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The VW Beetle from 1957-1964. The Dickholmer

Dickholmer
Dear Classic Lover

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In the August 2019 edition of Auto Motor Klassiek is again an extensive arsenal of news items, columns and classics offered for sale. And of course the publication offers many beautiful reports. Richard van der Bijl, his Siku collection and especially VW 1200 Export are central to one of them. His newly delivered Beetle from 1964, delivered in Sweden today, is a Dickholmer. Fans and connoisseurs know that it was the last beetle with small side windows and thick window pillars. This Beetle generation lasted seven years, and is well worth a description. 


In 1, the Volkswagen Typ 1957 got, among other things, a larger front and rear window. This marked the end of the Oval era. The modified Beetle did keep the thick door / window pillars, which is why the Beetle as it was produced from 1957 to mid-1964 owes its nickname Dickholmer. The enlarged rear window heralded the end of the Oval era, including the windshield. Traditionally, the Volkswagen Typ 1957 was updated annually between 1964 and 1.

34 PK engine, other carburation and Startautomatik

During the Dickholmer era, the Beetle, for example, received a new windscreen washer reservoir in the trunk. It had the property that it had to be manually pressed by the user on a regular basis. In addition, adjustments were made to the fuel tank in order to use the boot more effectively. In addition, from July 1960 the Beetle was also supplied with an 34pk engine (intended for the Export version) with a higher compression and other carburation. The 34 PK engine received the Solex 28 PICT-1 with automatic choke. The structure of the strongest 1.192 cc version also conformed fundamentally to the engine that was used in the Transporter from May 1959, and was constructed to enable larger cylinder contents as well.

Improved climate control

The Export also got a fully synchronized gearbox. In those years, the Beetle also got direction indicators in the rear lights, and thanks to the use of heat exchangers, passengers could enjoy fresh warm air in the interior (instead of heated air mixed with liquid and exhaust fumes). For that improvement, the air heated by the cylinders was directed directly to the interior. The braking system was also hydraulically operated in the Standard version from the beginning of the sixties, a facility that the Export version had already had from the fifties.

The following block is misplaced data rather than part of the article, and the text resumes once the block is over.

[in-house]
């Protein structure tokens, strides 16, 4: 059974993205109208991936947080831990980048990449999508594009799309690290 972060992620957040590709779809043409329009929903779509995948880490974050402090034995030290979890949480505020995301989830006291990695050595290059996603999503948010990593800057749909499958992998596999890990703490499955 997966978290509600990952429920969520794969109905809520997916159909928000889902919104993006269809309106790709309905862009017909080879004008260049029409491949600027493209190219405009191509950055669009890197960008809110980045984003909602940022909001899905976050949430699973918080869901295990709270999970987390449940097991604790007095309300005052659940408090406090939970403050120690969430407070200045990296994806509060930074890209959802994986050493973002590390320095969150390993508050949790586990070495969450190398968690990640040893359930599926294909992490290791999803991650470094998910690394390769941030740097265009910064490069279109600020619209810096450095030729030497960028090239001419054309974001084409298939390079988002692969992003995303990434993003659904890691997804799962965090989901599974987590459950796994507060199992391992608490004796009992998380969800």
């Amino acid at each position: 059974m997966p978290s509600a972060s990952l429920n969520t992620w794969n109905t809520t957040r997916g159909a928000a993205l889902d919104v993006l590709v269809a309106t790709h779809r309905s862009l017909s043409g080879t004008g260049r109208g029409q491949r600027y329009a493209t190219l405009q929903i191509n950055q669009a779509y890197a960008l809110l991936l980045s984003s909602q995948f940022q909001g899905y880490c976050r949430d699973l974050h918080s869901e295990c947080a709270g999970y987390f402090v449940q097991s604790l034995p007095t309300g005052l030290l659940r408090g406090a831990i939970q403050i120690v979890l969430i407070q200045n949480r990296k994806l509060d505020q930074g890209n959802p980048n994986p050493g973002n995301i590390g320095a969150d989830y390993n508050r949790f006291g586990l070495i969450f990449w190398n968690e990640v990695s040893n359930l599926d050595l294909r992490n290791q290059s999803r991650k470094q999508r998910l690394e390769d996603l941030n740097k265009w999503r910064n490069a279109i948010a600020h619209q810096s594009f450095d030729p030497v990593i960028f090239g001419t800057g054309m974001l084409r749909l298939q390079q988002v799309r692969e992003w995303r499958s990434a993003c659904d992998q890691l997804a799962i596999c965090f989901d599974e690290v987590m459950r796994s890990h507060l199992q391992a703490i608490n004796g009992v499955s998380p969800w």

Various modifications also in the last model year

The Dickholmer from the last model year can be recognized by the steering wheel with horn buttons, instead of the horn ring. Other changes for the model year were the front shock absorbers (Monotube with plastic housing), and the removal of the folding roof on the Export models. Instead, the customer could order a steel sliding roof. The VW logo on the wheel covers was no longer black. The indicators on the front fenders became larger, and the cut-out for the shift rod mechanism was enlarged at the rear of the chassis.

Even more details for 1964

The wool fabric headlining was replaced by a plastic variant. Other things, such as the operation of the door lock from the inside, enlarged contact surfaces for the backrest adjustment mechanism, the installation of the windscreen washer reservoir and the changed section on the engine flap (with changed mounting location of the license plate light) indicated that Volkswagen was always working of changes to the beetle.

Complete wax preservation

In 1964, the last Dickholmers still benefited from Volkswagens' decision to perform a full wax preservation, rather than a partial one. This preservation was followed, among other things, by the next generation. From 3 August 1964 a (mainly optically modified) new generation replaced the last Beetle with the small (er) side diamonds. This also eliminated the rotating handle for opening the bonnet and the rotary knob for the heater, which was mounted next to the gearbox. What else changed about the VW Type 1 for model year 1965 You can read here.

You can read the report on the VW 1200 Export by Richard van der Bijl and many other beautiful stories Auto Motor Klassiek 8-2019. And that has again become a wonderful edition.


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